- Relocation Costs: These are the costs involved when a business is forced to move to and operate from a temporary location.
- Training Costs: These expenses may be incurred when employees need to be trained to operate new or replacement machines and equipment.
Business Interruption Insurance Exclusions
Some expenses are not covered by business interruption insurance, and these are the following:
- Flood or Earthquake Damage: These natural calamities are covered by a separate insurance policy.
- Damaged Property: Any broken items may be covered under commercial property insurance.
- Undocumented Income: This type of income is not covered, usually because it has not been indicated on a company’s financial records.
- Communicable Diseases: This type of occurrence is not covered because it does not result in actual physical loss or damage to the business.
- Utilities: Since the location the business typically operates from is closed, no utility expenses are expected.
Business Interruption Insurance Coverage
The total amount a company’s business interruption insurance will cover during a claim is influenced by two significant factors: the restoration period and the coverage limit.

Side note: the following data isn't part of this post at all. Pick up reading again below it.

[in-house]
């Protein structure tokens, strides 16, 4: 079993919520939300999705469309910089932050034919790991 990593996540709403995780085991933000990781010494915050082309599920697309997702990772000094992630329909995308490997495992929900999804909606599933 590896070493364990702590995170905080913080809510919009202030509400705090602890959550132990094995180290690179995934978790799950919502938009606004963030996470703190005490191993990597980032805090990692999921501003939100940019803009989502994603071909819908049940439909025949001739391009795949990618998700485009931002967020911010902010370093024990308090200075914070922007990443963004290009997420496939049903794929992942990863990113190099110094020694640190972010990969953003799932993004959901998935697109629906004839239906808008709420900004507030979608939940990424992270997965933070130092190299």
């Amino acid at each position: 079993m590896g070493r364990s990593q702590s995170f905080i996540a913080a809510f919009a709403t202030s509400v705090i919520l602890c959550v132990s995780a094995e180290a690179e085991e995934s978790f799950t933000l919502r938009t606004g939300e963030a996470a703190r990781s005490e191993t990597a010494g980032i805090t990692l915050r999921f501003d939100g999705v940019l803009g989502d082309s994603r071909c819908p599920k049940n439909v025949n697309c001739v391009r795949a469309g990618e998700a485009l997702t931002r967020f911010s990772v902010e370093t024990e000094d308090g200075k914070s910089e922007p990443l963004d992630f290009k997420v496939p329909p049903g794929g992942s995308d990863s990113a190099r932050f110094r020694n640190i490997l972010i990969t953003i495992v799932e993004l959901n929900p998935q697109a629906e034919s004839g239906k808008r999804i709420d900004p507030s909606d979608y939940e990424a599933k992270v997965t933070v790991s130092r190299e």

Determining these details is very important because if the business interruption costs exceed the limits of the chosen policy, then the business owner will have to cover those expenses.
The restoration period is the duration of time the business interruption coverage will help pay for lost income. It can last for as little as 30 days up to 12 months after the covered event occurred. For an extra fee, it can even be extended up to 24 months.
In addition, most policies have a 48 to 72-hour waiting period before the restoration period kicks in. This means that any closures that occur only within the waiting period are not covered by business interruption insurance.